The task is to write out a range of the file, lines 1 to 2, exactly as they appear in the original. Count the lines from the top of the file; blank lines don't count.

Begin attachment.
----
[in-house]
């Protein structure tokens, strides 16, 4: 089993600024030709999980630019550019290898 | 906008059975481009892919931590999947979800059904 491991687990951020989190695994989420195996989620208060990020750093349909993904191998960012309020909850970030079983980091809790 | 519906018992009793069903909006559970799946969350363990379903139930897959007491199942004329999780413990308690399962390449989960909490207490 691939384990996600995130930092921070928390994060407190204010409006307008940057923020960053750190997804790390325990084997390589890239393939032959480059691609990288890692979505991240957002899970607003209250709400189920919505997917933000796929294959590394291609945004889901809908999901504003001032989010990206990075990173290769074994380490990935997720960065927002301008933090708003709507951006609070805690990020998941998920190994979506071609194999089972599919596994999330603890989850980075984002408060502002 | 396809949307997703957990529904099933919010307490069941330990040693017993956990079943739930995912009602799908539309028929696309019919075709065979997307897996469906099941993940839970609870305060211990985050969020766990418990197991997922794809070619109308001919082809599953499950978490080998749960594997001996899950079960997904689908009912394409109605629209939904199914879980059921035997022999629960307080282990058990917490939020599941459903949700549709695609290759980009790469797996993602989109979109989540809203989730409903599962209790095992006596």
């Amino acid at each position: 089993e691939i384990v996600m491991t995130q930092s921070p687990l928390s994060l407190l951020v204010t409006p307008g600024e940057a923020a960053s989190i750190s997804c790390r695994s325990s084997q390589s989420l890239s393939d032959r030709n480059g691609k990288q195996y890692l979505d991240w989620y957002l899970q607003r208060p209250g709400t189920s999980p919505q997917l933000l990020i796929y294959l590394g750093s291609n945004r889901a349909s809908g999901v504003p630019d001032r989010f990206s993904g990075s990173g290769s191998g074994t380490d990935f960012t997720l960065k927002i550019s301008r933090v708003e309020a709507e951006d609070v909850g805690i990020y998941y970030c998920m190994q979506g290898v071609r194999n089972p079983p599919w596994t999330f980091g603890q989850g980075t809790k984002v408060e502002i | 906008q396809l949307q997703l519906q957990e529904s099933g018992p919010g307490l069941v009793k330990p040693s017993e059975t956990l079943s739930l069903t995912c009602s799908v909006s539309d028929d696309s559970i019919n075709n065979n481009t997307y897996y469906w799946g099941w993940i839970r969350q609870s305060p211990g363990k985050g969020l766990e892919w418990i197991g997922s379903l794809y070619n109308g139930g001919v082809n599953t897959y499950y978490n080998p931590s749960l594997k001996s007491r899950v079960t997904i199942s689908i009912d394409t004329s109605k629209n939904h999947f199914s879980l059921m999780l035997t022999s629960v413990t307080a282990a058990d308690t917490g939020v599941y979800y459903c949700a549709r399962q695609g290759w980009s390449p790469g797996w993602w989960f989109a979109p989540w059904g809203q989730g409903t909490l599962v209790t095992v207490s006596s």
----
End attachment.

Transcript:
[in-house]
């Protein structure tokens, strides 16, 4: 089993600024030709999980630019550019290898 | 906008059975481009892919931590999947979800059904 491991687990951020989190695994989420195996989620208060990020750093349909993904191998960012309020909850970030079983980091809790 | 519906018992009793069903909006559970799946969350363990379903139930897959007491199942004329999780413990308690399962390449989960909490207490 691939384990996600995130930092921070928390994060407190204010409006307008940057923020960053750190997804790390325990084997390589890239393939032959480059691609990288890692979505991240957002899970607003209250709400189920919505997917933000796929294959590394291609945004889901809908999901504003001032989010990206990075990173290769074994380490990935997720960065927002301008933090708003709507951006609070805690990020998941998920190994979506071609194999089972599919596994999330603890989850980075984002408060502002 | 396809949307997703957990529904099933919010307490069941330990040693017993956990079943739930995912009602799908539309028929696309019919075709065979997307897996469906099941993940839970609870305060211990985050969020766990418990197991997922794809070619109308001919082809599953499950978490080998749960594997001996899950079960997904689908009912394409109605629209939904199914879980059921035997022999629960307080282990058990917490939020599941459903949700549709695609290759980009790469797996993602989109979109989540809203989730409903599962209790095992006596």